The project will be developed in two phases, providing jobs for some 2,000 workers in the first phase and 10,000 workers in the second phase, aimed at turning Danang into an international gateway of big data and digitalization. This is part of the company’s strategy to turn Vietnam into the Digital Hub of the Asia-Pacific region.
The information was unveiled at an online meeting held on August 18 with the participation of leaders from the Danang City People’s Committee and CMC.
There are currently three Digital Hubs in the region, including Hong Kong, Singapore and Japan. Vietnam is expected to become the next regional Digital Hub.
To turn this into a reality, CMC is promoting many projects such as building a large-scale neutral Data Center at the Tan Thuan Export Processing Zone and Industrial Park and the Saigon High Tech Park (both in HCMC).
In addition, CMC has invested in building the Cross Vietnam Cable System (CVCS), with a total length of more than 2,500 kilometers, stretching 19 provinces nationwide. The CVCS system has a total investment capital of over VND500 billion, becoming the only Vietnamese cable line directly connected to the Southeast Asia mainland cable network – A Grid.
Danang’s leaders have agreed to allow CMC to invest in the project, requiring the business to complete the related procedures and submit the project proposal soon.
The Department of Construction, the Department of Natural Resources and Environment and others are searching for suitable sites for the project.
Speaking with the Saigon Times on August 19, Pham Truong Son, Head of Danang Hi-Tech Park and Industrial Zones Authority, stated, “The investor is looking for land outside the industrial park and high-tech park. This is a pity because at present, the Danang High-Tech Park is zoning some areas for technology development.”
HCMC to put over 5,000 resettlement homes up for auction
The HCMC government has approved a plan to auction an additional 108 unused resettlement apartments and some 5,050 apartment homes and 42 land lots previously set for auction to recoup the State capital.
Most of the resettlement homes are located in District 2’s Binh Khanh Ward, while Thanh My Loi Ward will see one land lot and 34 apartments be put up for sale.
Some 41 other apartments in District 6, including four at an apartment building on Pham Van Khoe Street, 18 at an apartment block on Tan Hoa Dong Street, 10 other apartments at Binh Phu apartment complex and the remaining nine apartments on Hung Vuong Street, will also be readied for auction.
District 12, Binh Thanh, Binh Tan, Tan Phu, Hoc Mon and Binh Chanh districts will also participate in the auction.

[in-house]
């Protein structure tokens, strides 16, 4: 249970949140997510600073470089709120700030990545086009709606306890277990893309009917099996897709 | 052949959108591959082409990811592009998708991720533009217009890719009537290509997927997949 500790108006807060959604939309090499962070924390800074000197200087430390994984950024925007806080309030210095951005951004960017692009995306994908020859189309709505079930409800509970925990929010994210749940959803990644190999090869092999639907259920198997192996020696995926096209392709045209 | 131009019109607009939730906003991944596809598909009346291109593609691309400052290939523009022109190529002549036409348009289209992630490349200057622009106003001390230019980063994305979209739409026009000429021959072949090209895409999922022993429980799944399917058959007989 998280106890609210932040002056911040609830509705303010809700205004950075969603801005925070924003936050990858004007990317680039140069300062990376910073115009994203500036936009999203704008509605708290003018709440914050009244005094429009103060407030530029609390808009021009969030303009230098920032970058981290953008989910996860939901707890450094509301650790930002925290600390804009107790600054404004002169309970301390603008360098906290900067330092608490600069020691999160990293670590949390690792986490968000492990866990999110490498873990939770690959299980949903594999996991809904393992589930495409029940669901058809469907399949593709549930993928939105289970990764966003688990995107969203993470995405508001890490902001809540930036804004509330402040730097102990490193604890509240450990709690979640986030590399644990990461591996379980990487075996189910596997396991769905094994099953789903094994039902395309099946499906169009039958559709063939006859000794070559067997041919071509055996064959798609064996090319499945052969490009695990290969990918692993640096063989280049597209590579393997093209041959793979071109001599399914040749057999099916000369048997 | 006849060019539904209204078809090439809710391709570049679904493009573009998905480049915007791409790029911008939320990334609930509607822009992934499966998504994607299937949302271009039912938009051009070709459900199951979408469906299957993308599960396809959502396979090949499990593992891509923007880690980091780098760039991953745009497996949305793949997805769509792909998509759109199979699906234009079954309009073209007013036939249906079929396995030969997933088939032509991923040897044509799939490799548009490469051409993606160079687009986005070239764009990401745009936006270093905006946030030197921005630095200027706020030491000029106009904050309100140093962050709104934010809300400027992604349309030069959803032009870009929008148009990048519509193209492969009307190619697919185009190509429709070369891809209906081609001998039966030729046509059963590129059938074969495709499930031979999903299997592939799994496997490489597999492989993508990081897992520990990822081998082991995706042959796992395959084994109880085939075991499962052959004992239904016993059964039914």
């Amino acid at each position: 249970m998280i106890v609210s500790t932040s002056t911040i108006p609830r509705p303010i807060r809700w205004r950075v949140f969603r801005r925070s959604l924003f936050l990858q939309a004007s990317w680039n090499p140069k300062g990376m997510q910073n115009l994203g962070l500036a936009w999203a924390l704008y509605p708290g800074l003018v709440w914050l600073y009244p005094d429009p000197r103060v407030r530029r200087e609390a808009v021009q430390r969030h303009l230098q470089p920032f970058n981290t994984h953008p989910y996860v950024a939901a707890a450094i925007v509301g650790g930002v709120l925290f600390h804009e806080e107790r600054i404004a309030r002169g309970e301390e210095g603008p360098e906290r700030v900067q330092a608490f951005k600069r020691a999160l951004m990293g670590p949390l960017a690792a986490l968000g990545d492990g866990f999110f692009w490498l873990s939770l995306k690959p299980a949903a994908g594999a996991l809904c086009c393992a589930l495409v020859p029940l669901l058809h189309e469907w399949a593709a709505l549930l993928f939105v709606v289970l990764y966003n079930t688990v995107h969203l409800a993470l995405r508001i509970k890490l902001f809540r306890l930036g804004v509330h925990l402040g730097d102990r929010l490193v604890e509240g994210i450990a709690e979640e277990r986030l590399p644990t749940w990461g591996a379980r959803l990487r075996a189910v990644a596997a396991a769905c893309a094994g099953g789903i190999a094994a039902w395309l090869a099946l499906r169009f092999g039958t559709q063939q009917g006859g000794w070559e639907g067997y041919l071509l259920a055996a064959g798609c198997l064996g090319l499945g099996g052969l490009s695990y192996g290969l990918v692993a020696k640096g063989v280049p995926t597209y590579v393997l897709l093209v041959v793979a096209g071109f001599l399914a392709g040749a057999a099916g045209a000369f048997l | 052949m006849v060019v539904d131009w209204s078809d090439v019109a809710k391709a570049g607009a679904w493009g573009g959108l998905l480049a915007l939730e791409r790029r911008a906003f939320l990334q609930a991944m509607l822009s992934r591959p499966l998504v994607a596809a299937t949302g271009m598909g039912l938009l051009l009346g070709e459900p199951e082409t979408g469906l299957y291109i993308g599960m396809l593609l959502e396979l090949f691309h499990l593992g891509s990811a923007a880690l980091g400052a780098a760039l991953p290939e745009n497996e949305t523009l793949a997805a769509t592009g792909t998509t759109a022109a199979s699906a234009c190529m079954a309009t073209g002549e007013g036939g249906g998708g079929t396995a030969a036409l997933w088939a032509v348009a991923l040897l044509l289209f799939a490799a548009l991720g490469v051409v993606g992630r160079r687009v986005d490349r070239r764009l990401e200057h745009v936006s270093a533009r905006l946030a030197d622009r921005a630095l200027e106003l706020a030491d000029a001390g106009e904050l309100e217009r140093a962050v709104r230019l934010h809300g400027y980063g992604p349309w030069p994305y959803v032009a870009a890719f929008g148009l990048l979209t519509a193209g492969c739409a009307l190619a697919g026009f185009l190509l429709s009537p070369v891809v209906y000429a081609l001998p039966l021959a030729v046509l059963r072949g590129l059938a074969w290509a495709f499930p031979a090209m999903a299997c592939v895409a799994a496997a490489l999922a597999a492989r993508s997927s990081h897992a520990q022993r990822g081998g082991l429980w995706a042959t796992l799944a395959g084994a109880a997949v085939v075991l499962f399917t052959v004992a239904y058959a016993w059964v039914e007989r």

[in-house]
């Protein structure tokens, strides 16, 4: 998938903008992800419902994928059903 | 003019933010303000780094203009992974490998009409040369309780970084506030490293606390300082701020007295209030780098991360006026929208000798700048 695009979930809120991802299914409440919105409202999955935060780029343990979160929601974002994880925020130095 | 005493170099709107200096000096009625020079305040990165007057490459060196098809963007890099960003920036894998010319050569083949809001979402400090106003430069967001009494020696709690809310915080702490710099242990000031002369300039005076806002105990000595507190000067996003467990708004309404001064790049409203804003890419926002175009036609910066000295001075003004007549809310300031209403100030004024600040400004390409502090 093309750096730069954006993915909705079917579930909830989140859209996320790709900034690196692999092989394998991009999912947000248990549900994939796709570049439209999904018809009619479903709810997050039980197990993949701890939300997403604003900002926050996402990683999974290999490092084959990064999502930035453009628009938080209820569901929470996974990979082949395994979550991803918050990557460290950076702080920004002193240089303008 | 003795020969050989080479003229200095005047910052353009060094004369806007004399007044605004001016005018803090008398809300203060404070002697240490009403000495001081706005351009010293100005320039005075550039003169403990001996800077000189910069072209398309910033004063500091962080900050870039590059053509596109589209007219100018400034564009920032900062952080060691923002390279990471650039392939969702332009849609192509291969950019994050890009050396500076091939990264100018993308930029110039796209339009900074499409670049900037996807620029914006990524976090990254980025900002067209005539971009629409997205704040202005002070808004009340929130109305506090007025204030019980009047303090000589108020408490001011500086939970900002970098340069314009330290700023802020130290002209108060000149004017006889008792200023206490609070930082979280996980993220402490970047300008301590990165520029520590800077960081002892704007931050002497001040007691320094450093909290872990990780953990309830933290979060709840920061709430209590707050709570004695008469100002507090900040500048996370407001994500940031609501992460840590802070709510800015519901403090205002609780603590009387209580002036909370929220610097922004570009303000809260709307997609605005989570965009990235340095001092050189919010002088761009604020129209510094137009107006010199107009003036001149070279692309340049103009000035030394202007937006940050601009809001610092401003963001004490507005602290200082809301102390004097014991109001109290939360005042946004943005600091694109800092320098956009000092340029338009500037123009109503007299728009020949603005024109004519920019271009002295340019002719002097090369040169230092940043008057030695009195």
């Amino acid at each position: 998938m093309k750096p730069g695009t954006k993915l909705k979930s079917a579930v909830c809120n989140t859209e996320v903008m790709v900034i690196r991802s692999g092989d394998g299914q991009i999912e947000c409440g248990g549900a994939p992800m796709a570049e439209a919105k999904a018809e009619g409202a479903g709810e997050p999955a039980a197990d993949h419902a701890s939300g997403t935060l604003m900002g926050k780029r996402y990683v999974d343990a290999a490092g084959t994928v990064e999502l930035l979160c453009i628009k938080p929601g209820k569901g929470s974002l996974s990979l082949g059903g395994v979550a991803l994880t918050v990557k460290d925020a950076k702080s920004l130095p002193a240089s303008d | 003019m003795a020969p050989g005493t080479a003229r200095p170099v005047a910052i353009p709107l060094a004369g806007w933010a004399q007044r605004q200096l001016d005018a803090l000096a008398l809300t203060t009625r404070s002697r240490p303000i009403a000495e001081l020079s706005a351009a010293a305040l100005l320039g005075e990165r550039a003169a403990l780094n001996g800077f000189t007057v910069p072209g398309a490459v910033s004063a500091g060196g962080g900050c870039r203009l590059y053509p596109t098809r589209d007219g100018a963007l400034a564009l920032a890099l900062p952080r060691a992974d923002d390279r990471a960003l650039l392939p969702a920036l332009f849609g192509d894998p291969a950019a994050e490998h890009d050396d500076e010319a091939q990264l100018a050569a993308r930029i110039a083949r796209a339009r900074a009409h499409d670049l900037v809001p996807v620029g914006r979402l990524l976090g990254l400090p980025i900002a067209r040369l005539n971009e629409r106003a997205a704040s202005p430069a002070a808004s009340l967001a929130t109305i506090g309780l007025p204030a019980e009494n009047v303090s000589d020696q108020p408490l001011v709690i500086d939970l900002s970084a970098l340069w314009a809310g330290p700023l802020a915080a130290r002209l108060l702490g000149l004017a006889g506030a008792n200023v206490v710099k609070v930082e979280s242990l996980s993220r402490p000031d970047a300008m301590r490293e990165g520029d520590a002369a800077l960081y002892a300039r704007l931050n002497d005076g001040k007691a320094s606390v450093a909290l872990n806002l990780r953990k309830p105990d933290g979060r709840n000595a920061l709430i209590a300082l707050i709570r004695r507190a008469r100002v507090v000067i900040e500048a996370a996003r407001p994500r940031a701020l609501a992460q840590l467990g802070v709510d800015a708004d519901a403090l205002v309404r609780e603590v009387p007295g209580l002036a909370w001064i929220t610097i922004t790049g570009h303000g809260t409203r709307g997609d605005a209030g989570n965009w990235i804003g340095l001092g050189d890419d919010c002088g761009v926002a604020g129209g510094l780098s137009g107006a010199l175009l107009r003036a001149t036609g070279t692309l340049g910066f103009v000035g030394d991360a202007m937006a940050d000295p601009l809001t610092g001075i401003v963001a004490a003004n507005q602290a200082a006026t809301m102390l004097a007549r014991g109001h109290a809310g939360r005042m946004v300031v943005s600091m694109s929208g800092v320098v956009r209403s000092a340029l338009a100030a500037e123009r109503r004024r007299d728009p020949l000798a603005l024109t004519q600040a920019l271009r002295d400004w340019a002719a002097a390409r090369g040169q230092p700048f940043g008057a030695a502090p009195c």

Apart from this, the city will auction 17 land lots in District 8, one land lot at Cau Xay resettlement area and 50 apartments in District 9 and 28 apartments at Phu Tho apartment building in District 11.
The municipal government also assigned the Department of Justice with providing the Property Auction Service Center with guidance on organizing the auction in line with the municipal government’s directive. The auction must comply with prevailing regulations, Tien Phong Online reported.
Earlier, the municipal Department of Construction had written to the HCMC government, proposing putting the 5,200 apartments and 42 land lots up for auction.
Australian enterprise to invest US$350 million in Vietnamese logistics sector
On August 19, Sydney-based logistics developer Logos announced its entry into Vietnam through the Logos Vietnam Logistics Venture, along with a global investor, to establish an initial portfolio of approximately US$350 million, aimed at developing modern and high-quality logistics facilities across the key markets of HCMC, Hanoi and Danang.
Trent Iliffe, Logos managing director and co-CEO, stated that the group’s expansion to Vietnam is an important step in its regional growth strategy driven by customers’ needs.
Earlier this year, Logos appointed Glenn Hughes, former director of Capital Project and Infrastructure at PwC Vietnam, to lead the group’s in-country strategy.
Logos has identified an attractive pipeline of development sites for this venture and will be progressing with strategic acquisitions over the next few months.
The Australian firm plans to deliver a steady pipeline of speculative and built-to-suit logistics facilities for its customers in key logistics locations, preparing for occupation over the next 12 to 18 months.
Gov’t gives green light for establishment of Ha Tien economic zone
Deputy Prime Minister Trinh Dinh Dung has signed a decision, which will take effect from October 1, allowing establishing the Ha Tien Border Gate Economic Zone, Mai Quoc Thang, vice chairman of Kien Giang Province’s Ha Tien City, announced on August 19.
As approved by Prime Minister Nguyen Xuan Phuc, the Ha Tien Border Gate Economic Zone will cover an area of 1,600 hectares and comprise five wards, including Phao Dai, Dong Ho, To Chau, Binh San and My Duc.